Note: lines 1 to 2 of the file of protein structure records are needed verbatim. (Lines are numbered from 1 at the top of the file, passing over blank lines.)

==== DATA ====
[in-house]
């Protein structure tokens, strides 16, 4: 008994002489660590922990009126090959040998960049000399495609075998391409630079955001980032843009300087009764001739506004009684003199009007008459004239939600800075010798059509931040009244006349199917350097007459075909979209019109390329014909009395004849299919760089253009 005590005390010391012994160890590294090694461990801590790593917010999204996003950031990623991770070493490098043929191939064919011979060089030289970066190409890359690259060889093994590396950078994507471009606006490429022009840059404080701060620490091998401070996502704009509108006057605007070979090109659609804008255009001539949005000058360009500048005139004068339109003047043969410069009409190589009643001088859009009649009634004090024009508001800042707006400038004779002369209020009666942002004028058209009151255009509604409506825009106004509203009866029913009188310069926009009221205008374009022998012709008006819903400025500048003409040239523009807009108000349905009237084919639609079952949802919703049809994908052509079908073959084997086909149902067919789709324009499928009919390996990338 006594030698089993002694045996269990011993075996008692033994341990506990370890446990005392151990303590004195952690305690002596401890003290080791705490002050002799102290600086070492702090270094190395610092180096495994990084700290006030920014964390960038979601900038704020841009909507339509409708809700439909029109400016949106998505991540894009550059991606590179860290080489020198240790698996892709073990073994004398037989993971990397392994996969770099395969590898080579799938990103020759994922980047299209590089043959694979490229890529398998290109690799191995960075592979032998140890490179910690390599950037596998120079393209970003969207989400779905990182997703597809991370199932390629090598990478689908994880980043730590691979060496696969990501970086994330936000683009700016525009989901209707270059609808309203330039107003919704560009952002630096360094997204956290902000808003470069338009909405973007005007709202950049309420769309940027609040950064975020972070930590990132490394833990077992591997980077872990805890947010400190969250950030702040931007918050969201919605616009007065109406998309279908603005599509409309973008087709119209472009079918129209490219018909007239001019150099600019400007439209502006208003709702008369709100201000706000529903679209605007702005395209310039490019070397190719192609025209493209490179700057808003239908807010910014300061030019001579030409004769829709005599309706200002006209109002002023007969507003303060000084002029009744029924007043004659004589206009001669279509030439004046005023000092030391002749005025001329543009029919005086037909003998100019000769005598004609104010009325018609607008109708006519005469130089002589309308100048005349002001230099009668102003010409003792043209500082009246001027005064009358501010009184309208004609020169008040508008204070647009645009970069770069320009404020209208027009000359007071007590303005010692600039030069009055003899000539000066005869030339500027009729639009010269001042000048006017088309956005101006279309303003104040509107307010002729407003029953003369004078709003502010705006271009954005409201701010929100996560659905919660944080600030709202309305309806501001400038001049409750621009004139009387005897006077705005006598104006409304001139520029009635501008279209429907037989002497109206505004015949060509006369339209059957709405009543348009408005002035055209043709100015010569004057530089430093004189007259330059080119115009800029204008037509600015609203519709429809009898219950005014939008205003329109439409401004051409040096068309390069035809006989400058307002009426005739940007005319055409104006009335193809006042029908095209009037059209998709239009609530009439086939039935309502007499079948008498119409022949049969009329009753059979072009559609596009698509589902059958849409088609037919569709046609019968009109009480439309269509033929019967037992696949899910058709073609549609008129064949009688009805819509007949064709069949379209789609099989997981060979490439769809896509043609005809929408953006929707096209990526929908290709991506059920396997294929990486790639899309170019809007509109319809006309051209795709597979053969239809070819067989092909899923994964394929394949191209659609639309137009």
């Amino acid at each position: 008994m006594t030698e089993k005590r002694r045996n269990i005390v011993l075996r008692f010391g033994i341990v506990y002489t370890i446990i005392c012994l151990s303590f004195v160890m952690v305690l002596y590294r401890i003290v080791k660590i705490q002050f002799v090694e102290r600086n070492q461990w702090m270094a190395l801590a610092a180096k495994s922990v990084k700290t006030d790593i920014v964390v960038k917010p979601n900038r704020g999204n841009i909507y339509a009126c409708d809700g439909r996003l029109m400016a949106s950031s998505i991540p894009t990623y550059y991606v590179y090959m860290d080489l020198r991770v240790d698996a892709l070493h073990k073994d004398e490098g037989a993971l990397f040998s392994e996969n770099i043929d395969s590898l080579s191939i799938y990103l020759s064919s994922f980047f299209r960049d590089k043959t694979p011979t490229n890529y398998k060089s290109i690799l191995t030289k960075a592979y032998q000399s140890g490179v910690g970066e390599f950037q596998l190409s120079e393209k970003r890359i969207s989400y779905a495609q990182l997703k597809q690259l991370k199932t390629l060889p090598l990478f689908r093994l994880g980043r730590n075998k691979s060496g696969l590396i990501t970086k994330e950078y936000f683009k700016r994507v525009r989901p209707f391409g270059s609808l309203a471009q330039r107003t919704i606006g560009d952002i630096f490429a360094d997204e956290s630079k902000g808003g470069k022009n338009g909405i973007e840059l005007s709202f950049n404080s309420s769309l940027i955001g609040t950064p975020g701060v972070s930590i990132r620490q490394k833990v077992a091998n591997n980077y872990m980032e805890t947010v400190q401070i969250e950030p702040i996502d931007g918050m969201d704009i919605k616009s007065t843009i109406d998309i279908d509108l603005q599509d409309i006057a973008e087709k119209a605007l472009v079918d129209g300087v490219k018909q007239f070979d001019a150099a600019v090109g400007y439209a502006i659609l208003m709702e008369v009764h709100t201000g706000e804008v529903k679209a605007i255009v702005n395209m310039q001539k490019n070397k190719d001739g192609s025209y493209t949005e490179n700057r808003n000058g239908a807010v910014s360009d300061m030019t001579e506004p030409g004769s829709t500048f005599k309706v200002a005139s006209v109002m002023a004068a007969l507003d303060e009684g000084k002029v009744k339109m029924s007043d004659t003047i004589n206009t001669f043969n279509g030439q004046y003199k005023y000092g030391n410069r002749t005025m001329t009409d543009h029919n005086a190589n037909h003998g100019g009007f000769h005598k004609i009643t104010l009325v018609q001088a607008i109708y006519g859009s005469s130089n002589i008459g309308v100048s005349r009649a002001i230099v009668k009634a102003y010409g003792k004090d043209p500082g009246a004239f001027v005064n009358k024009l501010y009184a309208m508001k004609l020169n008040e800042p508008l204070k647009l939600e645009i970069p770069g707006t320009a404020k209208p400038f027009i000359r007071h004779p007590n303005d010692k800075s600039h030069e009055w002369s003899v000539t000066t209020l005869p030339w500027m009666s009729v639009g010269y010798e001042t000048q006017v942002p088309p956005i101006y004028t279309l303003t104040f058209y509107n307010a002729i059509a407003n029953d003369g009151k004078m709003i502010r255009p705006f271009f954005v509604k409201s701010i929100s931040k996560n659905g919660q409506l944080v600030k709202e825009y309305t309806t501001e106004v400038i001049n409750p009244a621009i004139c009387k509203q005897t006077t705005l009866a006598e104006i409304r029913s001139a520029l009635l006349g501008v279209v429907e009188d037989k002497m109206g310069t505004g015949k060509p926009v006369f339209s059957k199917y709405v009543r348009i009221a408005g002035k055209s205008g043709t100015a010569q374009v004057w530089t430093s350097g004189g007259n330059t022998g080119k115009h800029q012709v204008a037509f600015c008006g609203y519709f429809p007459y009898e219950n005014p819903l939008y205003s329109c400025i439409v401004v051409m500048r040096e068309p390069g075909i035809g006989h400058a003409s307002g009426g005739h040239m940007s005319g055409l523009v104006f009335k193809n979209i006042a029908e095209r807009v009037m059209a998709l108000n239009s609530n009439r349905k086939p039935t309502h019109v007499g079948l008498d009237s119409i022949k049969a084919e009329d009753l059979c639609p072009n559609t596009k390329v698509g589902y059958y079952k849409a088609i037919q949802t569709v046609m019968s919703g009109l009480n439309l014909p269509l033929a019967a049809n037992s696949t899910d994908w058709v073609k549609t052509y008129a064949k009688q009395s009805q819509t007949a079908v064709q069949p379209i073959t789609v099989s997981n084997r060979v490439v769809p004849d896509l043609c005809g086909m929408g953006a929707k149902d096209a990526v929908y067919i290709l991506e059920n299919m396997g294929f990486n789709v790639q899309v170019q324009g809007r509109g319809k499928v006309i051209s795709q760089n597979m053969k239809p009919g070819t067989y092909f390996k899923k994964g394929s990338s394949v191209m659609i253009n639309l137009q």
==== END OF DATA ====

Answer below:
[in-house]
């Protein structure tokens, strides 16, 4: 008994002489660590922990009126090959040998960049000399495609075998391409630079955001980032843009300087009764001739506004009684003199009007008459004239939600800075010798059509931040009244006349199917350097007459075909979209019109390329014909009395004849299919760089253009 005590005390010391012994160890590294090694461990801590790593917010999204996003950031990623991770070493490098043929191939064919011979060089030289970066190409890359690259060889093994590396950078994507471009606006490429022009840059404080701060620490091998401070996502704009509108006057605007070979090109659609804008255009001539949005000058360009500048005139004068339109003047043969410069009409190589009643001088859009009649009634004090024009508001800042707006400038004779002369209020009666942002004028058209009151255009509604409506825009106004509203009866029913009188310069926009009221205008374009022998012709008006819903400025500048003409040239523009807009108000349905009237084919639609079952949802919703049809994908052509079908073959084997086909149902067919789709324009499928009919390996990338 006594030698089993002694045996269990011993075996008692033994341990506990370890446990005392151990303590004195952690305690002596401890003290080791705490002050002799102290600086070492702090270094190395610092180096495994990084700290006030920014964390960038979601900038704020841009909507339509409708809700439909029109400016949106998505991540894009550059991606590179860290080489020198240790698996892709073990073994004398037989993971990397392994996969770099395969590898080579799938990103020759994922980047299209590089043959694979490229890529398998290109690799191995960075592979032998140890490179910690390599950037596998120079393209970003969207989400779905990182997703597809991370199932390629090598990478689908994880980043730590691979060496696969990501970086994330936000683009700016525009989901209707270059609808309203330039107003919704560009952002630096360094997204956290902000808003470069338009909405973007005007709202950049309420769309940027609040950064975020972070930590990132490394833990077992591997980077872990805890947010400190969250950030702040931007918050969201919605616009007065109406998309279908603005599509409309973008087709119209472009079918129209490219018909007239001019150099600019400007439209502006208003709702008369709100201000706000529903679209605007702005395209310039490019070397190719192609025209493209490179700057808003239908807010910014300061030019001579030409004769829709005599309706200002006209109002002023007969507003303060000084002029009744029924007043004659004589206009001669279509030439004046005023000092030391002749005025001329543009029919005086037909003998100019000769005598004609104010009325018609607008109708006519005469130089002589309308100048005349002001230099009668102003010409003792043209500082009246001027005064009358501010009184309208004609020169008040508008204070647009645009970069770069320009404020209208027009000359007071007590303005010692600039030069009055003899000539000066005869030339500027009729639009010269001042000048006017088309956005101006279309303003104040509107307010002729407003029953003369004078709003502010705006271009954005409201701010929100996560659905919660944080600030709202309305309806501001400038001049409750621009004139009387005897006077705005006598104006409304001139520029009635501008279209429907037989002497109206505004015949060509006369339209059957709405009543348009408005002035055209043709100015010569004057530089430093004189007259330059080119115009800029204008037509600015609203519709429809009898219950005014939008205003329109439409401004051409040096068309390069035809006989400058307002009426005739940007005319055409104006009335193809006042029908095209009037059209998709239009609530009439086939039935309502007499079948008498119409022949049969009329009753059979072009559609596009698509589902059958849409088609037919569709046609019968009109009480439309269509033929019967037992696949899910058709073609549609008129064949009688009805819509007949064709069949379209789609099989997981060979490439769809896509043609005809929408953006929707096209990526929908290709991506059920396997294929990486790639899309170019809007509109319809006309051209795709597979053969239809070819067989092909899923994964394929394949191209659609639309137009």